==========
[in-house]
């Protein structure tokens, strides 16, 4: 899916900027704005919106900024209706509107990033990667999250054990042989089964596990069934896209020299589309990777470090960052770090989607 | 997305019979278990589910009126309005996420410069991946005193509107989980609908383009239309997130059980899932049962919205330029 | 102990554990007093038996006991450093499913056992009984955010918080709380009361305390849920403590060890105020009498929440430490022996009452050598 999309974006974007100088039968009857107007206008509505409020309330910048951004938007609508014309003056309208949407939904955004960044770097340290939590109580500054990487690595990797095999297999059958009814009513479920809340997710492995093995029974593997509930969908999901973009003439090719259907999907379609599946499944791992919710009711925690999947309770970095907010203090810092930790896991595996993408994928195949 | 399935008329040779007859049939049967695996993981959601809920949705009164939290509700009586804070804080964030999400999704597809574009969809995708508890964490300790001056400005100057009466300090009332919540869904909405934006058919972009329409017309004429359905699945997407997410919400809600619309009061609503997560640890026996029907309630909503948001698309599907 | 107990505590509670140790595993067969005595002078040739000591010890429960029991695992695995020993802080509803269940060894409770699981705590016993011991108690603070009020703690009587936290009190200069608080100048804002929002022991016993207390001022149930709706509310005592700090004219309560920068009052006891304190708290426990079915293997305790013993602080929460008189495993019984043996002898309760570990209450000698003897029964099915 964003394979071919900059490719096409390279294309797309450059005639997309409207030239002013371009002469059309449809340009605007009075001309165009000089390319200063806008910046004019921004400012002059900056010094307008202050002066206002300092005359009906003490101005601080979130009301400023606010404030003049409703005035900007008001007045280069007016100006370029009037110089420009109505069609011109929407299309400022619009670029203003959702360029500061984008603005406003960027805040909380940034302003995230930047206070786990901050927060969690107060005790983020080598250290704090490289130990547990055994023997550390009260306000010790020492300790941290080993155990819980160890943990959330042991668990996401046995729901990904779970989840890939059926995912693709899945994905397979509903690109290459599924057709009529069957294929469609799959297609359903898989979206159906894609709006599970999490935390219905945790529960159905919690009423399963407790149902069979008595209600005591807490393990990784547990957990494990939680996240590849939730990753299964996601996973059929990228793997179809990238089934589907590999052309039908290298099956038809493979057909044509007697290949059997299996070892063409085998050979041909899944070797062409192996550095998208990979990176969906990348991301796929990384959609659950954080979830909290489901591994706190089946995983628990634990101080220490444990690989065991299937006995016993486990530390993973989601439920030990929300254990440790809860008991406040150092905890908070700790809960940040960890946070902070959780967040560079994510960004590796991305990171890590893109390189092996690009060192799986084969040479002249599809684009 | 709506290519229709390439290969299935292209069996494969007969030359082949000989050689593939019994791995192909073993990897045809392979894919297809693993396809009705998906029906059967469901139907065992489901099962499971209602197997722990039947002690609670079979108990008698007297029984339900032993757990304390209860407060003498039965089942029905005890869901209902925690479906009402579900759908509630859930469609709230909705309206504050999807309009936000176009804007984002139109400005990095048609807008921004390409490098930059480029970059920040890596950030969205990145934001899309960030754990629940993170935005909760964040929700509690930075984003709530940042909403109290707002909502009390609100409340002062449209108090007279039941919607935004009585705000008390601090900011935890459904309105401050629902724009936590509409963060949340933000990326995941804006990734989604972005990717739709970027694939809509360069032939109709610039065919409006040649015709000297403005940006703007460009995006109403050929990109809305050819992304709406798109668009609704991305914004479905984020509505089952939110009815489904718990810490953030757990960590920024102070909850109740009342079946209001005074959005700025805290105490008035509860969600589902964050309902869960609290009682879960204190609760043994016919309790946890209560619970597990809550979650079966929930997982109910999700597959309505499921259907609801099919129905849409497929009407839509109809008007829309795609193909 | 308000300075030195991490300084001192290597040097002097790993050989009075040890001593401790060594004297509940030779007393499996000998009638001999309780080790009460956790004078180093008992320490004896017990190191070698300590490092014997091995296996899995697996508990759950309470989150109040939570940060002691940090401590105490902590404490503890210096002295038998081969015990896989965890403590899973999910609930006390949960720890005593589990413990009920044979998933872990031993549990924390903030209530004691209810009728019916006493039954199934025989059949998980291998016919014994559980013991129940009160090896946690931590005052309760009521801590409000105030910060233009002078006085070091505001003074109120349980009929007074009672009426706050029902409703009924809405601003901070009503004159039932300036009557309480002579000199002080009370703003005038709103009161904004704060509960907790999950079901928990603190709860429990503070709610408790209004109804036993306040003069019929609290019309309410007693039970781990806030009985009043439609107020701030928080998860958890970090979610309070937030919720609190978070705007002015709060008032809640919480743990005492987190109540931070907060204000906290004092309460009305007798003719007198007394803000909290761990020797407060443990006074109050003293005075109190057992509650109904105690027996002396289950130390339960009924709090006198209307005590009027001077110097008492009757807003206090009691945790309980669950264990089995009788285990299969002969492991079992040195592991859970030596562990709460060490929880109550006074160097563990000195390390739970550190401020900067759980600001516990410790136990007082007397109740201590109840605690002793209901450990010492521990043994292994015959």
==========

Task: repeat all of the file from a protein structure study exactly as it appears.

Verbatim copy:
[in-house]
């Protein structure tokens, strides 16, 4: 899916900027704005919106900024209706509107990033990667999250054990042989089964596990069934896209020299589309990777470090960052770090989607 | 997305019979278990589910009126309005996420410069991946005193509107989980609908383009239309997130059980899932049962919205330029 | 102990554990007093038996006991450093499913056992009984955010918080709380009361305390849920403590060890105020009498929440430490022996009452050598 999309974006974007100088039968009857107007206008509505409020309330910048951004938007609508014309003056309208949407939904955004960044770097340290939590109580500054990487690595990797095999297999059958009814009513479920809340997710492995093995029974593997509930969908999901973009003439090719259907999907379609599946499944791992919710009711925690999947309770970095907010203090810092930790896991595996993408994928195949 | 399935008329040779007859049939049967695996993981959601809920949705009164939290509700009586804070804080964030999400999704597809574009969809995708508890964490300790001056400005100057009466300090009332919540869904909405934006058919972009329409017309004429359905699945997407997410919400809600619309009061609503997560640890026996029907309630909503948001698309599907 | 107990505590509670140790595993067969005595002078040739000591010890429960029991695992695995020993802080509803269940060894409770699981705590016993011991108690603070009020703690009587936290009190200069608080100048804002929002022991016993207390001022149930709706509310005592700090004219309560920068009052006891304190708290426990079915293997305790013993602080929460008189495993019984043996002898309760570990209450000698003897029964099915 964003394979071919900059490719096409390279294309797309450059005639997309409207030239002013371009002469059309449809340009605007009075001309165009000089390319200063806008910046004019921004400012002059900056010094307008202050002066206002300092005359009906003490101005601080979130009301400023606010404030003049409703005035900007008001007045280069007016100006370029009037110089420009109505069609011109929407299309400022619009670029203003959702360029500061984008603005406003960027805040909380940034302003995230930047206070786990901050927060969690107060005790983020080598250290704090490289130990547990055994023997550390009260306000010790020492300790941290080993155990819980160890943990959330042991668990996401046995729901990904779970989840890939059926995912693709899945994905397979509903690109290459599924057709009529069957294929469609799959297609359903898989979206159906894609709006599970999490935390219905945790529960159905919690009423399963407790149902069979008595209600005591807490393990990784547990957990494990939680996240590849939730990753299964996601996973059929990228793997179809990238089934589907590999052309039908290298099956038809493979057909044509007697290949059997299996070892063409085998050979041909899944070797062409192996550095998208990979990176969906990348991301796929990384959609659950954080979830909290489901591994706190089946995983628990634990101080220490444990690989065991299937006995016993486990530390993973989601439920030990929300254990440790809860008991406040150092905890908070700790809960940040960890946070902070959780967040560079994510960004590796991305990171890590893109390189092996690009060192799986084969040479002249599809684009 | 709506290519229709390439290969299935292209069996494969007969030359082949000989050689593939019994791995192909073993990897045809392979894919297809693993396809009705998906029906059967469901139907065992489901099962499971209602197997722990039947002690609670079979108990008698007297029984339900032993757990304390209860407060003498039965089942029905005890869901209902925690479906009402579900759908509630859930469609709230909705309206504050999807309009936000176009804007984002139109400005990095048609807008921004390409490098930059480029970059920040890596950030969205990145934001899309960030754990629940993170935005909760964040929700509690930075984003709530940042909403109290707002909502009390609100409340002062449209108090007279039941919607935004009585705000008390601090900011935890459904309105401050629902724009936590509409963060949340933000990326995941804006990734989604972005990717739709970027694939809509360069032939109709610039065919409006040649015709000297403005940006703007460009995006109403050929990109809305050819992304709406798109668009609704991305914004479905984020509505089952939110009815489904718990810490953030757990960590920024102070909850109740009342079946209001005074959005700025805290105490008035509860969600589902964050309902869960609290009682879960204190609760043994016919309790946890209560619970597990809550979650079966929930997982109910999700597959309505499921259907609801099919129905849409497929009407839509109809008007829309795609193909 | 308000300075030195991490300084001192290597040097002097790993050989009075040890001593401790060594004297509940030779007393499996000998009638001999309780080790009460956790004078180093008992320490004896017990190191070698300590490092014997091995296996899995697996508990759950309470989150109040939570940060002691940090401590105490902590404490503890210096002295038998081969015990896989965890403590899973999910609930006390949960720890005593589990413990009920044979998933872990031993549990924390903030209530004691209810009728019916006493039954199934025989059949998980291998016919014994559980013991129940009160090896946690931590005052309760009521801590409000105030910060233009002078006085070091505001003074109120349980009929007074009672009426706050029902409703009924809405601003901070009503004159039932300036009557309480002579000199002080009370703003005038709103009161904004704060509960907790999950079901928990603190709860429990503070709610408790209004109804036993306040003069019929609290019309309410007693039970781990806030009985009043439609107020701030928080998860958890970090979610309070937030919720609190978070705007002015709060008032809640919480743990005492987190109540931070907060204000906290004092309460009305007798003719007198007394803000909290761990020797407060443990006074109050003293005075109190057992509650109904105690027996002396289950130390339960009924709090006198209307005590009027001077110097008492009757807003206090009691945790309980669950264990089995009788285990299969002969492991079992040195592991859970030596562990709460060490929880109550006074160097563990000195390390739970550190401020900067759980600001516990410790136990007082007397109740201590109840605690002793209901450990010492521990043994292994015959």